Navy wraps up daring rescue of sick toddler – USA TODAY
A Navy warship completed the daring rescue Sunday of a sick 1-year-old girl from a San Diego family’s sailboat hundreds of miles off the coast of Mexico.
Coast Guard Petty Officer 2nd Class Barry Bena told USA TODAY the frigate USS Vandegrift had reached the 36-foot Rebel Heart on Sunday, and the entire family was taken aboard the Vandegrift bound for San Diego.
Charlotte and Eric Kaufman were attempting to sail across the Pacific Ocean with their daughters, Cora, 3, and Lyra, 1, according to their blog. The couple sent a distress ping to a satellite Thursday after Lyra became sick with a fever and rash.
That night, a four-person Air National Guard team from California’s 129th Rescue Wing parachuted into the ocean, inflated a boat and reached the Rebel Heart to provide immediate medical attention.
The Rescue Wing reported Saturday that Lyra’s condition had stabilized, but that she required medical treatment. Pararescuers remained with the family and were providing care to the infant. Pararescuers, sometimes called PJs or pararescue jumpers, combine parachuting and emergency medical skills.
Charlotte Kaufman’s sister, Sariah Kay English, posted Friday on Facebook: “Please keep my sister in your prayers. I have yet to get in contact with them. Will update more when I know.”
The Rescue Wing said in a statement Saturday that the sailboat was almost 1,000 miles from Cabo San Lucas and did not have steering or communication abilities.
The couple’s blog posts from early in the trip tell tales of family fun, but also of hardships virtually from the time they left San Diego. The posts mostly appear to be written by Charlotte Kaufman. The post for day 3 begins: “As of about noon today the only thing I planned on writing for this entry was: This blows.”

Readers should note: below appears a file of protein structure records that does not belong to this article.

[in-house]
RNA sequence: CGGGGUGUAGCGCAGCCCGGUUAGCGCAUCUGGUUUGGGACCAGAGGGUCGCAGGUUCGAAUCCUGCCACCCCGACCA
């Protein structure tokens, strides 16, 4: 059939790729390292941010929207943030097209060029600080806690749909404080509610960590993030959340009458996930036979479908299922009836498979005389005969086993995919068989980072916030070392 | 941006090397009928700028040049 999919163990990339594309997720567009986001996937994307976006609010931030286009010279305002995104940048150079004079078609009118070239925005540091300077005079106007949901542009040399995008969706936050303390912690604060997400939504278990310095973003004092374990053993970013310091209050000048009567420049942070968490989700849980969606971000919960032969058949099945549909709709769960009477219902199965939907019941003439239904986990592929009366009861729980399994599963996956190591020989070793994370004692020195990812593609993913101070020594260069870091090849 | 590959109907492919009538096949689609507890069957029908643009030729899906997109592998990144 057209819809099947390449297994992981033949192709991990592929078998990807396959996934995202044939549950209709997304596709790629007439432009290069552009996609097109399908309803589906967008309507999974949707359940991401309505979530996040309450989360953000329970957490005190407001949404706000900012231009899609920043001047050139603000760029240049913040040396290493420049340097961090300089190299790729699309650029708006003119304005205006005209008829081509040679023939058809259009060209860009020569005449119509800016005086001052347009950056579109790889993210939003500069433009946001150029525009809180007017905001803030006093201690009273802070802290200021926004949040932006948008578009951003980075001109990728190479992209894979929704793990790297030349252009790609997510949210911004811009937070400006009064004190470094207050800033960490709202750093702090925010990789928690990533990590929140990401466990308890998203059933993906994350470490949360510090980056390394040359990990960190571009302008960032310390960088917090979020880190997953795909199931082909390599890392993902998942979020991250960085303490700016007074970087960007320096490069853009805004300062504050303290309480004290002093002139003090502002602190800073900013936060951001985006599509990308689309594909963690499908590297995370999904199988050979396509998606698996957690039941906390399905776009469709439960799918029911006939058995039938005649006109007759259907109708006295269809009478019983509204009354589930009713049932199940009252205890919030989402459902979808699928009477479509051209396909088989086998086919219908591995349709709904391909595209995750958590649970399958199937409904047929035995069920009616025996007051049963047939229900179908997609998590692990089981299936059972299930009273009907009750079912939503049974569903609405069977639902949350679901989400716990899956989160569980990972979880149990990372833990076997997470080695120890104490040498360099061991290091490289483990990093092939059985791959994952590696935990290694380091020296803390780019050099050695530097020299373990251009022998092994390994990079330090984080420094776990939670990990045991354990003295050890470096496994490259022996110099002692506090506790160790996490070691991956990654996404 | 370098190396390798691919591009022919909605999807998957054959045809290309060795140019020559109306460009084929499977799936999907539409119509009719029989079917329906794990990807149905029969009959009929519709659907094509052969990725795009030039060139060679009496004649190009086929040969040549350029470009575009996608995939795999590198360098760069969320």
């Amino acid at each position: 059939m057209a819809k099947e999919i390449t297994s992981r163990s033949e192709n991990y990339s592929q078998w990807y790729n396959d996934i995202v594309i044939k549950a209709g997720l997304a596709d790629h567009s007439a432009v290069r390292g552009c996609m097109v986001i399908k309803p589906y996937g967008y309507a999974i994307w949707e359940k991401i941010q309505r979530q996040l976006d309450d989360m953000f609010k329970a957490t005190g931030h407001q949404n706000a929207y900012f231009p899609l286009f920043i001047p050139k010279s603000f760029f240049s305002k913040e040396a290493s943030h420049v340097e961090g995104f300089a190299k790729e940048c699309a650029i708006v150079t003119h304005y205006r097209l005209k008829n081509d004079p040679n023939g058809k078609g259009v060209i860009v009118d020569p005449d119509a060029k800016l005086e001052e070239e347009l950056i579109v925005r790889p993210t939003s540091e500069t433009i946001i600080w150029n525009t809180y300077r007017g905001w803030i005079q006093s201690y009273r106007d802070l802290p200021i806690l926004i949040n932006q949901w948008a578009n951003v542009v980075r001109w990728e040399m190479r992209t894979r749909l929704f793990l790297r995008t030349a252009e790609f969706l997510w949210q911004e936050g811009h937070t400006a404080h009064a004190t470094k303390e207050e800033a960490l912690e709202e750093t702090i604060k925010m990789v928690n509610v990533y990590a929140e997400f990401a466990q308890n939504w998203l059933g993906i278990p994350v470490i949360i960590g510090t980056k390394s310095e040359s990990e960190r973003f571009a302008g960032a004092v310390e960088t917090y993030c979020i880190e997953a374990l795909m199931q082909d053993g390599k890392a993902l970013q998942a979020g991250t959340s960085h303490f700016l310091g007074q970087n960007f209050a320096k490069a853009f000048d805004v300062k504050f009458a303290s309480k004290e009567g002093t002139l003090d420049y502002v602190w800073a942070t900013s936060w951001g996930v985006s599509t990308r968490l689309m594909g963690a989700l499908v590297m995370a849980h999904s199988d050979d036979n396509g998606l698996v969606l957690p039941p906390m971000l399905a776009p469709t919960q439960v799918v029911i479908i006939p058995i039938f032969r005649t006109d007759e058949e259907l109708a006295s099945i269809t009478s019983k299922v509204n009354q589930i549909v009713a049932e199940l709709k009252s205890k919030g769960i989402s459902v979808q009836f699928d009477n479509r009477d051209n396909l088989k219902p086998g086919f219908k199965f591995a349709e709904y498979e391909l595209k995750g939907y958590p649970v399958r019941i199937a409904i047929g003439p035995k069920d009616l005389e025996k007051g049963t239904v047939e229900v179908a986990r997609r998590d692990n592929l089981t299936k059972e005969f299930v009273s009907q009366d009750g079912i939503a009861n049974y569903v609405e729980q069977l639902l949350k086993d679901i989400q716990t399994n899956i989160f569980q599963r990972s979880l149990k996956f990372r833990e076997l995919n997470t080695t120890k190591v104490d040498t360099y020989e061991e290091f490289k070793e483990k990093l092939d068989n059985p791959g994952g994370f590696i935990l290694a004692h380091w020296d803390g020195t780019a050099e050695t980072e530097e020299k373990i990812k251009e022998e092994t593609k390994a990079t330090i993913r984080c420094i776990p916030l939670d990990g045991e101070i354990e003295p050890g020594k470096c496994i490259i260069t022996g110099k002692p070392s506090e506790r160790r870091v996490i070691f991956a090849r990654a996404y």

That day improved somewhat, the post goes on to say, but the next day’s post includes “It is so hard to keep a positive outlook at sea when you feel awful. I was hoping that by day four my nausea would have subsided…”
The day 8 post begins with this: “I think this may be the stupidest thing we have ever done. ‘Stupid’ is the number one word that resonates throughout my day as we tick the slow minutes away to the kids’ bed times each night.”
But it concludes a bit more upbeat: “Ultimately, how many people will ever experience the feeling of being surrounded by waves and wind, as close as an arm’s reach away from them, for weeks and weeks? It is a difficult, self-imposed isolation that is completely worth it. Okay, maybe still a tiny bit stupid, but worth it.”
The last entry was posted April 1, and it described some minor comfort enhancements. It includes: “We are in good spirits, as good as you can be, considering. We rearranged the sleeping arrangements yet again, and Eric and I both slept better than we have the entire trip. You know how you say you feel like a million bucks? We felt like twenty bucks before last night’s sleep schedule, and now we feel like forty, or maybe even fifty bucks.”
Two days later, the family sent out a distress ping.